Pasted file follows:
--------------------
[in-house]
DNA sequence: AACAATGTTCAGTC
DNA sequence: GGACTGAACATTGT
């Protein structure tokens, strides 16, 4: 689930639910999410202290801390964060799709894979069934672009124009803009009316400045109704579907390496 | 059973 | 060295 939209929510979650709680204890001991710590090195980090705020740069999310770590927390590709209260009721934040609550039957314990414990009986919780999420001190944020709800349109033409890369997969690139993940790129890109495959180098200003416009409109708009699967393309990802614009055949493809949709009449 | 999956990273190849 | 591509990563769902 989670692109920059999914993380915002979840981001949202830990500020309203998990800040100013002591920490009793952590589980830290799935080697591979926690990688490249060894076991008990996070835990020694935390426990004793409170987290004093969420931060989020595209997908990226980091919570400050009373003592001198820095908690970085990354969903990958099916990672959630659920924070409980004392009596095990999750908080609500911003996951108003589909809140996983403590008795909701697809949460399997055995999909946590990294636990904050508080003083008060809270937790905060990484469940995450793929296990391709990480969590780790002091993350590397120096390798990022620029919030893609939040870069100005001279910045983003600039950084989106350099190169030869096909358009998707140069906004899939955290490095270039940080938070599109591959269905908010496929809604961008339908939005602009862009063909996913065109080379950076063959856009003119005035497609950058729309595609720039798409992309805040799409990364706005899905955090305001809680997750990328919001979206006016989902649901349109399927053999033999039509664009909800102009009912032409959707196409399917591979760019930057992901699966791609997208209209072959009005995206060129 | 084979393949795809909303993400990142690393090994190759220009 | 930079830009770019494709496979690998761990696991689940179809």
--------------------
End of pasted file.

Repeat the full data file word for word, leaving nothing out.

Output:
[in-house]
DNA sequence: AACAATGTTCAGTC
DNA sequence: GGACTGAACATTGT
């Protein structure tokens, strides 16, 4: 689930639910999410202290801390964060799709894979069934672009124009803009009316400045109704579907390496 | 059973 | 060295 939209929510979650709680204890001991710590090195980090705020740069999310770590927390590709209260009721934040609550039957314990414990009986919780999420001190944020709800349109033409890369997969690139993940790129890109495959180098200003416009409109708009699967393309990802614009055949493809949709009449 | 999956990273190849 | 591509990563769902 989670692109920059999914993380915002979840981001949202830990500020309203998990800040100013002591920490009793952590589980830290799935080697591979926690990688490249060894076991008990996070835990020694935390426990004793409170987290004093969420931060989020595209997908990226980091919570400050009373003592001198820095908690970085990354969903990958099916990672959630659920924070409980004392009596095990999750908080609500911003996951108003589909809140996983403590008795909701697809949460399997055995999909946590990294636990904050508080003083008060809270937790905060990484469940995450793929296990391709990480969590780790002091993350590397120096390798990022620029919030893609939040870069100005001279910045983003600039950084989106350099190169030869096909358009998707140069906004899939955290490095270039940080938070599109591959269905908010496929809604961008339908939005602009862009063909996913065109080379950076063959856009003119005035497609950058729309595609720039798409992309805040799409990364706005899905955090305001809680997750990328919001979206006016989902649901349109399927053999033999039509664009909800102009009912032409959707196409399917591979760019930057992901699966791609997208209209072959009005995206060129 | 084979393949795809909303993400990142690393090994190759220009 | 930079830009770019494709496979690998761990696991689940179809």